Search - Mein Krieg - My Private War on DVD

Mein Krieg - My Private War
Mein Krieg - My Private War
Actor: Erich von Manstein
Directors: Harriet Eder, Thomas Kufus
Genres: Indie & Art House, Documentary, Military & War
NR     2000     1hr 30min

Amateur movies shot with small handheld cameras by six German infantrymen on the Eastern Front during World War II form the core of this documentary. The men who took the movies appear on camera as old men to provide narra...  more »


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Movie Details

Actor: Erich von Manstein
Directors: Harriet Eder, Thomas Kufus
Creators: Harriet Eder, Thomas Kufus, Arpad Bondy, Carol Sennett
Genres: Indie & Art House, Documentary, Military & War
Sub-Genres: Indie & Art House, Documentary, Military & War
Studio: Kino Video
Format: DVD - Black and White,Color - Subtitled
DVD Release Date: 11/28/2000
Original Release Date: 01/01/1993
Theatrical Release Date: 01/01/1993
Release Year: 2000
Run Time: 1hr 30min
Screens: Black and White,Color
Number of Discs: 1
SwapaDVD Credits: 1
Total Copies: 0
Members Wishing: 5
MPAA Rating: NR (Not Rated)
Languages: German
Subtitles: English

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Movie Reviews

A very moving collection of home videos of WWII
Ruth Henriquez Lyon | Duluth, Minnesota USA | 08/04/2000
(5 out of 5 stars)

"This is a documentary film comprising home videos shot by six German soldiers at the Russian front during World War II, combined with their present day reflections on the war and the experience of shooting the war. There is a lot of rather disjointed footage from the past, which, together with the current interviews with the soldiers, is skillfully edited into a very unified piece. For me, what is most compelling about this film is not the war footage itself, but rather the soldiers talking about their footage as we watch it. Interspersed with scenes of the war are close-ups of these men as they continue speaking of their experience.....the expressions on their faces, which often belie their words, give an extremely accurate account on the effects of war on its survivors--effects which last a lifetime. Thus, this is not just documentary of interest to World War II buffs. This film should interest anyone interested in the effects of war on people, and by extension, society."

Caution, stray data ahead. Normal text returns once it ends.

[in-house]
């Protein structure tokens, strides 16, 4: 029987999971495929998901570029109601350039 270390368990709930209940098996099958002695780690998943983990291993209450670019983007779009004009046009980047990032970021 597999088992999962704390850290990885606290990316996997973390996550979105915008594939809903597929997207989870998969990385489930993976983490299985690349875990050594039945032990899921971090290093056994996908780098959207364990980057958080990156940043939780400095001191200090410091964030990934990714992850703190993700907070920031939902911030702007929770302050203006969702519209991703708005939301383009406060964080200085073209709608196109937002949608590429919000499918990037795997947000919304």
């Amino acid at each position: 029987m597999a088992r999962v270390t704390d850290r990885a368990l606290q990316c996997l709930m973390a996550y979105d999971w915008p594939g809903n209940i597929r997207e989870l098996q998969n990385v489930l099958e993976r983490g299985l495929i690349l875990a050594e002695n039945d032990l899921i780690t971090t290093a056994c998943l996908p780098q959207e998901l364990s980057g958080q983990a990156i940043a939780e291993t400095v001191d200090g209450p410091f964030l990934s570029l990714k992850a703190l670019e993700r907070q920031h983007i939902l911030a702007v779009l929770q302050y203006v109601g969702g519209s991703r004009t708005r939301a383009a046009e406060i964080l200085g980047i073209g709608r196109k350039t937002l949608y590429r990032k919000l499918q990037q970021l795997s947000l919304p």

Mein Kreig
David R. McNamara | Cooperstown, NY | 01/29/2000
(4 out of 5 stars)

"I was deeply impressed with the directors' ability to connect images of film shot by German soldiers in the 1941 Russian campaign with their present-day recollections fifty years after the war. Moving back and forth between vintage footage (some of it in beautiful, vintage color) and interviews, the movie uniquely illuminates the war with the veterans' understanding and interpretation of century-old events. Time changes many young men's views of war, and most of the interviewed veterans seemed to come to sobering and disturbing conclusions of the purpose of the Russian campaign and their participation in the Nazi military effort. Seeing images of Germany and Russia in color also has a profound effect as we are so used to seeing only black and white images of that period that it was almost like viewing the past through some magical history-lens. Anyone with interest in modern European history or World War II will find this film magical, illuminating and haunting. The film does include footage of combat and discussion of atrocities and is probably not appropriate for children."
An insightful video.
M. G Watson | 08/21/1999
(4 out of 5 stars)

"This 90-minute documentary is neat because you get to hear from the six German soldiers why they filmed this or that scene, their thoughts on the progress of the war, etc. Completely unfiltered, which is nice. Lots of down-time footage, e.g. soldiers smoking, etc. Of note: footage of a Russian plane going down, followed immediately by footage of pilot's burnt corpse. Recommended for WWII buffs only."
Seth M. Gunar | New Jersey | 04/17/2001
(5 out of 5 stars)

"I've read many books about WWII. This movie did something very rare, it added a new perspective to my understanding of the war. There are no cliches, and there is much you have never seen before. Don't get me wrong when I say this, but I get the feeling that we have turned a deaf ear to anything the Germans have to say about their experience in the war. It is as if this is part of the retribution for the suffering the war caused. We seem to be trying to write their perspective out of the history books out of a sense that their view of things has no legitimacy or out of a fear that it will happen again. Germans are also reluctant to tell their side, I guess out of a sense of guilt. This is all wrong. We owe it to prosperity to get every side so that when people read about this era in the future, they will have a full understanding of what happened. I think this movie goes a long way in that direction."